Pass each audio input to faultDetect, which extracts wavelet scattering coefficients. Pass the coefficients to the LSTM-based RNN network, which classifies and returns the output. Each output maps to eight health states retrieved per input audio. For details on the network creation, refer to Fault Detection Using Wavelet Scattering and Recurrent Deep Networks.

numInputs=10; % Validate 10 audio input files
while inputCount <= numInputs
    % Get a frame of audio data
    x = signalToBeTested{inputCount};
    % Apply streaming classifier function
    outputLabel(inputCount) = net.Layers(5).Classes(faultDetect(x));

    inputCount = inputCount + 1;
xlabel("Audio Input");
ylabel("Machine Health Status");
title("Machine Health Status per Audio Input on Host")

Recognize Machine Fault Detection on Raspberry Pi Using PIL Workflow

This section demonstrates code generation and deployment of machine fault detection using wavelet scattering and RNNs on Raspberry Pi hardware. Use a processor-in-the-loop (PIL) workflow for deployment and profiling. For more information, see SIL/PIL Manager Verification Workflow (Embedded Coder).

Create a code generation configuration object to generate the PIL function.

cfg = coder.config("lib","ecoder",true);
cfg.VerificationMode = "PIL";

Create a deep learning configuration object (dlcfg) for the "arm-compute" library. Set the ARM compute version and architecture, and then attach dlcfg to the coder configuration object.

dlcfg = coder.DeepLearningConfig("arm-compute");
dlcfg.ArmArchitecture = "armv7";
dlcfg.ArmComputeVersion = "20.02.1";
cfg.DeepLearningConfig = dlcfg ;

Use the MATLAB Support Package for Raspberry Pi Hardware function raspi to create a connection to the Raspberry Pi. In this code, replace these keywords and uncomment code:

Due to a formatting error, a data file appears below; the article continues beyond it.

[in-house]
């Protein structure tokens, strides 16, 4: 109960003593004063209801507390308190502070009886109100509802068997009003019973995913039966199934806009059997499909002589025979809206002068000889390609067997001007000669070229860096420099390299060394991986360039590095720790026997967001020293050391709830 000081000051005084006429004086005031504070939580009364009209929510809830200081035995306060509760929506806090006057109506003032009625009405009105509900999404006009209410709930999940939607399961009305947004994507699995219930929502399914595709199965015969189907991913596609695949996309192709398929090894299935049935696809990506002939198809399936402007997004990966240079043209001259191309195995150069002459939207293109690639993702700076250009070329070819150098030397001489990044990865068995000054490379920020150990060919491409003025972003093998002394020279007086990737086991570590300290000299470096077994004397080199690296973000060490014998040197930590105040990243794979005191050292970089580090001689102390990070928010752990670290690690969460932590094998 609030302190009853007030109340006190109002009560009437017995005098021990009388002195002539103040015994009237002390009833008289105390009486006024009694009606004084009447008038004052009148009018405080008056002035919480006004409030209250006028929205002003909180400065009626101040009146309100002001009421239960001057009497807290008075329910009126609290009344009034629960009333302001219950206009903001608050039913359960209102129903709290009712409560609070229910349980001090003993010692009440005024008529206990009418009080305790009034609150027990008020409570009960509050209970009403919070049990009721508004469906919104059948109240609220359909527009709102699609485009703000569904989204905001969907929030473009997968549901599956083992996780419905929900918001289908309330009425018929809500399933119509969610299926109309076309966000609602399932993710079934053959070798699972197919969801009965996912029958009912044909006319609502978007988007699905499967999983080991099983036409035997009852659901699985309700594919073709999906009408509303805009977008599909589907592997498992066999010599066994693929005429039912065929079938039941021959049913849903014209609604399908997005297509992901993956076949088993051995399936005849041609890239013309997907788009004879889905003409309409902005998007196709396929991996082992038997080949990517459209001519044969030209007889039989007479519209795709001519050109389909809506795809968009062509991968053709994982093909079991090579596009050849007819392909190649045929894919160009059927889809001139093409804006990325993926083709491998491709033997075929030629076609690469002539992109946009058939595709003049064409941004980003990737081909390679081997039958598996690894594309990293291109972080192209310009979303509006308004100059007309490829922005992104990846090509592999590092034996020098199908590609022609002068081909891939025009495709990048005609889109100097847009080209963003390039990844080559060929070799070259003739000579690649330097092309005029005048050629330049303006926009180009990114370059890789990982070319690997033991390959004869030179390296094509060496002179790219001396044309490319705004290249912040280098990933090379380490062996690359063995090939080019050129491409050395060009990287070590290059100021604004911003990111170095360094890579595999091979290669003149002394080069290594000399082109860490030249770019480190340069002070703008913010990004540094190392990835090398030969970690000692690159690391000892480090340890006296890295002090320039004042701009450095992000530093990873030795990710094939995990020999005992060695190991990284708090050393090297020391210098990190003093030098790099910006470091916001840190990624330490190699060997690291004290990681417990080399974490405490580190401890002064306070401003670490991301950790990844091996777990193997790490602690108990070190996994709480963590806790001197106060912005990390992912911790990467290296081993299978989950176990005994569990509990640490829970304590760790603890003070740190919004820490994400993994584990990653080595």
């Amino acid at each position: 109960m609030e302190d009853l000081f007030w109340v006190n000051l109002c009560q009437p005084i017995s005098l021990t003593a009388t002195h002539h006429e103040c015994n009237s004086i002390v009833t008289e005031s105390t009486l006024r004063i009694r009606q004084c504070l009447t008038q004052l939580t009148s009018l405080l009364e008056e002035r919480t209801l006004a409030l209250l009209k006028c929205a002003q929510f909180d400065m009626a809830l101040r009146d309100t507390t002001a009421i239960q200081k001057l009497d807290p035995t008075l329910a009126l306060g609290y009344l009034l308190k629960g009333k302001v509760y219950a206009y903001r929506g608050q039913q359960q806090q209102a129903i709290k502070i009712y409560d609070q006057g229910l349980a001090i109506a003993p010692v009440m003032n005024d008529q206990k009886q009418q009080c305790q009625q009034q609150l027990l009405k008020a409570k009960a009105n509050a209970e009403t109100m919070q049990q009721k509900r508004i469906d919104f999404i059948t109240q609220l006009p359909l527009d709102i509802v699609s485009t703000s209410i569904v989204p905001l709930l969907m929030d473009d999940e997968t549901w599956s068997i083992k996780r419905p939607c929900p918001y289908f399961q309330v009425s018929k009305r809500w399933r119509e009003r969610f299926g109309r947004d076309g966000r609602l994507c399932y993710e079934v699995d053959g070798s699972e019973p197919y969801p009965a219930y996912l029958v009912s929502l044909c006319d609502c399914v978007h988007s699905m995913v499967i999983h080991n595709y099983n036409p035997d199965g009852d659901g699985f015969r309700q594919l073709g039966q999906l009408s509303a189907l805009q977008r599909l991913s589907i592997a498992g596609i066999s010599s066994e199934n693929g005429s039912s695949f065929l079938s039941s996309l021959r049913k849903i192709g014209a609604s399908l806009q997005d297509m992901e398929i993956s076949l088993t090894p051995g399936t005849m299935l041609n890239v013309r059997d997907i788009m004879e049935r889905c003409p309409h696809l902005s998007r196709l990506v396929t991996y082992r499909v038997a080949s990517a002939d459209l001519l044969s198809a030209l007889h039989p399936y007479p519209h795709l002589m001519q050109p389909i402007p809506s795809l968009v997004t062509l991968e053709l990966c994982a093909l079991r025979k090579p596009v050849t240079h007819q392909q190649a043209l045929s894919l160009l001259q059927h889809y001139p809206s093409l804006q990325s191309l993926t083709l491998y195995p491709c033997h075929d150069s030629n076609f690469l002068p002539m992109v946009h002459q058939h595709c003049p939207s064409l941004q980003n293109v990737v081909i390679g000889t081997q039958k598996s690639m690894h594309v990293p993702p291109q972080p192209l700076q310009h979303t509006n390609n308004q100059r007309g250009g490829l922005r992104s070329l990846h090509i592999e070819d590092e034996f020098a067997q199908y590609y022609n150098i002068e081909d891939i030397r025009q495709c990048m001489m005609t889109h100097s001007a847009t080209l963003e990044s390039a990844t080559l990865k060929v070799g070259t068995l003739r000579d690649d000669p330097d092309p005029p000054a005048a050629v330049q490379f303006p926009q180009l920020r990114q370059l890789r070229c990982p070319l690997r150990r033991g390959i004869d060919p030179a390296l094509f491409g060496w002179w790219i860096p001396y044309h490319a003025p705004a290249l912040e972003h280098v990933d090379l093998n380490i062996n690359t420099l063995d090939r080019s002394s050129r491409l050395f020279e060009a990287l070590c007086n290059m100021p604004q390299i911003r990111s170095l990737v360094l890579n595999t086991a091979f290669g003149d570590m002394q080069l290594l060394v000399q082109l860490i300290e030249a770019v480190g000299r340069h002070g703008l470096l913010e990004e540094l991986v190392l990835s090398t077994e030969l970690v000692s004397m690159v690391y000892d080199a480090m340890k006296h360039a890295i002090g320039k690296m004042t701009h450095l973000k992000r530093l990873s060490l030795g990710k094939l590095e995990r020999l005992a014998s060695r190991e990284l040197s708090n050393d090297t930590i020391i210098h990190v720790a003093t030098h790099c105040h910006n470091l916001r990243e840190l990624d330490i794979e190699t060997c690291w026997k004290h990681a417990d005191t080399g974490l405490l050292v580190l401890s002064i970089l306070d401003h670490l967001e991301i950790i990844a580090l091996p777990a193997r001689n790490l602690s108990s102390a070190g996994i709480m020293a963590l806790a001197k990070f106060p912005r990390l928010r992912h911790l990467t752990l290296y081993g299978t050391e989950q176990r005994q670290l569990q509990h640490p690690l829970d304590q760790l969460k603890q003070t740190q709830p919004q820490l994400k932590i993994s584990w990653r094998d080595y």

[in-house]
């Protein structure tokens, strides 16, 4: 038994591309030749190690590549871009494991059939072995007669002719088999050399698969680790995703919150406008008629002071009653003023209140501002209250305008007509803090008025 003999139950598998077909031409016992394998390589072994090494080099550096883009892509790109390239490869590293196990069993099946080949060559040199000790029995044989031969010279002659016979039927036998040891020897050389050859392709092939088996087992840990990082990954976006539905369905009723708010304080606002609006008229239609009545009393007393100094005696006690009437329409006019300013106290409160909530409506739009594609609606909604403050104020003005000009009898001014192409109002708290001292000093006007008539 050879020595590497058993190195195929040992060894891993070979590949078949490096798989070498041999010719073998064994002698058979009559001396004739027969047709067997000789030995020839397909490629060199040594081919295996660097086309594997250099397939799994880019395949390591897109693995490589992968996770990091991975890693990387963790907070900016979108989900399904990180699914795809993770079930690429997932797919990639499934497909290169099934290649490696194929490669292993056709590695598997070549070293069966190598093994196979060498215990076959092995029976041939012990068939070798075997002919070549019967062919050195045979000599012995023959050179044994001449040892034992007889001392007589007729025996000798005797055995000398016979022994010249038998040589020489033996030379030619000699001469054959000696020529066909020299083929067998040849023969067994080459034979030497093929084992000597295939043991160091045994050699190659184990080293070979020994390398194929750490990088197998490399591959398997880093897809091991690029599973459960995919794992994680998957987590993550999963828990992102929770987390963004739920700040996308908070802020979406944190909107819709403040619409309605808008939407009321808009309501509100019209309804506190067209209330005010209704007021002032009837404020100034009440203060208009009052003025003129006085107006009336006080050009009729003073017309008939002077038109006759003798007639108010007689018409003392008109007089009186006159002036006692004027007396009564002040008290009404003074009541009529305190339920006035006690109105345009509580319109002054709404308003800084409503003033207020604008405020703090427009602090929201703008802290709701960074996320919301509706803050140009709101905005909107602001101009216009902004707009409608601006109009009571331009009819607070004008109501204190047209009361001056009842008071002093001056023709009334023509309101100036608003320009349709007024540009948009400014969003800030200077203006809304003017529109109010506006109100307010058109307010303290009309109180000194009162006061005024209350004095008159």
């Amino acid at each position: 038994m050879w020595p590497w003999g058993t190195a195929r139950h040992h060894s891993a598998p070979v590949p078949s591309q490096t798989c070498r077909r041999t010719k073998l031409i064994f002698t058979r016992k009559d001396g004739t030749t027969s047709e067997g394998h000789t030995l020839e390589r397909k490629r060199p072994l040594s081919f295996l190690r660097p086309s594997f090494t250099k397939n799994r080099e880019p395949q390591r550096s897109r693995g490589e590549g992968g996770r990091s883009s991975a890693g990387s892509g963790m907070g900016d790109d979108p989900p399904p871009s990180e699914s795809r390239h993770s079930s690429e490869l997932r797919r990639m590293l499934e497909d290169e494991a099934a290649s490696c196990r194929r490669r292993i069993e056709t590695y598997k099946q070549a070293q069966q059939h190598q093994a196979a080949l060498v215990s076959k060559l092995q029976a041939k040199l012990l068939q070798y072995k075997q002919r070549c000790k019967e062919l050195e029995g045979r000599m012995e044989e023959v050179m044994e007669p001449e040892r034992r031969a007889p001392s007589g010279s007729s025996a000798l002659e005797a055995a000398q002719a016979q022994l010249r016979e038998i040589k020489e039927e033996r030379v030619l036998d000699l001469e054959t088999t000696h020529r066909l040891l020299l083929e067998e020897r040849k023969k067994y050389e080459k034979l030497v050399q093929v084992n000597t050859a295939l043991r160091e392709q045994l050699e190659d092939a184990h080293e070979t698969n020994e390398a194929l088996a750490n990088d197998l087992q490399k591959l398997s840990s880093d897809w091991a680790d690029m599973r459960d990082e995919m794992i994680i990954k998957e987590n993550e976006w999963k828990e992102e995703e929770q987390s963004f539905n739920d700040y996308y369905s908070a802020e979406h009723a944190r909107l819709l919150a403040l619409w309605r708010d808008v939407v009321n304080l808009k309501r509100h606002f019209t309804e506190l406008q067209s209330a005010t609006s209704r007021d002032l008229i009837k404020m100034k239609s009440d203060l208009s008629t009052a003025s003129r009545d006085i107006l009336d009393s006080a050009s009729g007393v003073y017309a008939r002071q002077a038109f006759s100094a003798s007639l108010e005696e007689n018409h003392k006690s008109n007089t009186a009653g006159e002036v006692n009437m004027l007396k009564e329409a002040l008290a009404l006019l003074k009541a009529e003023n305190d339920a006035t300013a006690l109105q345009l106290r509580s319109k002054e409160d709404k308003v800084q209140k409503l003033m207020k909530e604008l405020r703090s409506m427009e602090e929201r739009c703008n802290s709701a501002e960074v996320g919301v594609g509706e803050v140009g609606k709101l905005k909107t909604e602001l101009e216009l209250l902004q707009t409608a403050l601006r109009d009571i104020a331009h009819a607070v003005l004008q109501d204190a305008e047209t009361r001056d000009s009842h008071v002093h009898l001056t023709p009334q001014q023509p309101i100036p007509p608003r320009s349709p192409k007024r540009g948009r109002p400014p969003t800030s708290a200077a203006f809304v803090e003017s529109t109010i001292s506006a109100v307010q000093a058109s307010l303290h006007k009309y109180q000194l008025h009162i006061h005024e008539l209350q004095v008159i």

• raspiname with the host name of your Raspberry Pi

  • username with your user name

  • password with your password

if (~exist("r","var"))
    r = raspi("raspiname", "username", "password");

hw = coder.hardware("Raspberry Pi");
cfg.Hardware = hw;

Specify the build directory and set the target language to C++.

buildDir = "~/remoteBuildDir";
cfg.Hardware.BuildDir = buildDir;
cfg.TargetLang = "C++";

Enable profiling and generate the PIL code. A MEX file named faultDetect_pil is generated in your current folder.

cfg.CodeExecutionProfiling = true;
audioFrame = ones(windowLength,1);
codegen -config cfg faultDetect -args {audioFrame} -silent;
 Deploying code. This may take a few minutes. 
### Connectivity configuration for function 'faultDetect': 'Raspberry Pi'

Call the generated PIL function from MATLAB to get the detected outputs and the execution time.

numInputs=10; %Validate 10 audio input files

while inputCount <= numInputs

    % Get a frame of audio data
    x = signalToBeTested{inputCount};

    % Apply streaming classifier function
    outputLable(inputCount) = net.Layers(5).Classes(faultDetect_pil(x));

    inputCount = inputCount + 1;
### Starting application: 'codegen/lib/faultDetect/pil/faultDetect.elf'
    To terminate execution: clear faultDetect_pil
### Launching application faultDetect.elf...
    Execution profiling data is available for viewing. Open Simulation Data Inspector.
    Execution profiling report available after termination.
xlabel("Audio Input")
ylabel("Machine Health Status")
title("Machine Health Status per Audio Input on Raspberry Pi")

Terminate the PIL execution.

clear faultDetect_pil;
### Host application produced the following standard output (stdout) and standard error (stderr) messages:

    Execution profiling report:'faultDetect'))

Generate an execution profile report to evaluate execution time.

executionProfile = getCoderExecutionProfile("faultDetect");
report(executionProfile, ...
       "Units","Seconds", ...
       "ScaleFactor","1e-03", ...


In this example, you use the wavelet scattering transform with a simple recurrent network to classify faults in an air compressor. The scattering transform allowed you to extract robust features for the learning problem. Additionally, the data reduction you achieved along the time dimension of the data by using the wavelet scattering transform was critical to create a computationally feasible problem for the recurrent network.


[1] Verma, Nishchal K., Rahul Kumar Sevakula, Sonal Dixit, and Al Salour. “Intelligent Condition Based Monitoring Using Acoustic Signals for Air Compressors.” IEEE Transactions on Reliability 65, no. 1 (March 2016): 291–309.

Copyright 2022, The MathWorks, Inc.